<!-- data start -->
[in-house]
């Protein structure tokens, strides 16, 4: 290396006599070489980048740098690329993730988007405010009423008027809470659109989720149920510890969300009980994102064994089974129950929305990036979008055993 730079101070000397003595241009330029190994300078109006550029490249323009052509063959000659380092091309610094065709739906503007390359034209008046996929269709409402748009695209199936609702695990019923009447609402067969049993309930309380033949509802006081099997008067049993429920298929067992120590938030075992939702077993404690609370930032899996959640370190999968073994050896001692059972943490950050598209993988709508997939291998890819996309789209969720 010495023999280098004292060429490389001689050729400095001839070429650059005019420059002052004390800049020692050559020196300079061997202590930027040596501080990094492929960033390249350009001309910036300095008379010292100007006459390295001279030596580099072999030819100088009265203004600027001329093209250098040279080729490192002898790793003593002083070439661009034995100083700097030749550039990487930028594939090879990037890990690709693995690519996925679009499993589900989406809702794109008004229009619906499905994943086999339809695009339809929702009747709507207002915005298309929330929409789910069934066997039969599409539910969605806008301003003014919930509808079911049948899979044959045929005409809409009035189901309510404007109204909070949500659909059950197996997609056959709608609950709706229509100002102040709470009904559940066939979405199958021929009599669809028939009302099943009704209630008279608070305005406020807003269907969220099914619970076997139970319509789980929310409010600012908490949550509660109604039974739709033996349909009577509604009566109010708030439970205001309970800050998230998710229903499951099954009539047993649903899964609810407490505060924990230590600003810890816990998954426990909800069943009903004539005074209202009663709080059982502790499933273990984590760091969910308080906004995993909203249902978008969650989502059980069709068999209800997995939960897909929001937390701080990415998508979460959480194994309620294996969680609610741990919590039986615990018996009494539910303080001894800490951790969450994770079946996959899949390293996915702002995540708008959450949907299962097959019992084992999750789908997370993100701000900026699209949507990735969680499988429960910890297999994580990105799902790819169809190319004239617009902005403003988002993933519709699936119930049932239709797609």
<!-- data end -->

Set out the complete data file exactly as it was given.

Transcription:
[in-house]
């Protein structure tokens, strides 16, 4: 290396006599070489980048740098690329993730988007405010009423008027809470659109989720149920510890969300009980994102064994089974129950929305990036979008055993 730079101070000397003595241009330029190994300078109006550029490249323009052509063959000659380092091309610094065709739906503007390359034209008046996929269709409402748009695209199936609702695990019923009447609402067969049993309930309380033949509802006081099997008067049993429920298929067992120590938030075992939702077993404690609370930032899996959640370190999968073994050896001692059972943490950050598209993988709508997939291998890819996309789209969720 010495023999280098004292060429490389001689050729400095001839070429650059005019420059002052004390800049020692050559020196300079061997202590930027040596501080990094492929960033390249350009001309910036300095008379010292100007006459390295001279030596580099072999030819100088009265203004600027001329093209250098040279080729490192002898790793003593002083070439661009034995100083700097030749550039990487930028594939090879990037890990690709693995690519996925679009499993589900989406809702794109008004229009619906499905994943086999339809695009339809929702009747709507207002915005298309929330929409789910069934066997039969599409539910969605806008301003003014919930509808079911049948899979044959045929005409809409009035189901309510404007109204909070949500659909059950197996997609056959709608609950709706229509100002102040709470009904559940066939979405199958021929009599669809028939009302099943009704209630008279608070305005406020807003269907969220099914619970076997139970319509789980929310409010600012908490949550509660109604039974739709033996349909009577509604009566109010708030439970205001309970800050998230998710229903499951099954009539047993649903899964609810407490505060924990230590600003810890816990998954426990909800069943009903004539005074209202009663709080059982502790499933273990984590760091969910308080906004995993909203249902978008969650989502059980069709068999209800997995939960897909929001937390701080990415998508979460959480194994309620294996969680609610741990919590039986615990018996009494539910303080001894800490951790969450994770079946996959899949390293996915702002995540708008959450949907299962097959019992084992999750789908997370993100701000900026699209949507990735969680499988429960910890297999994580990105799902790819169809190319004239617009902005403003988002993933519709699936119930049932239709797609």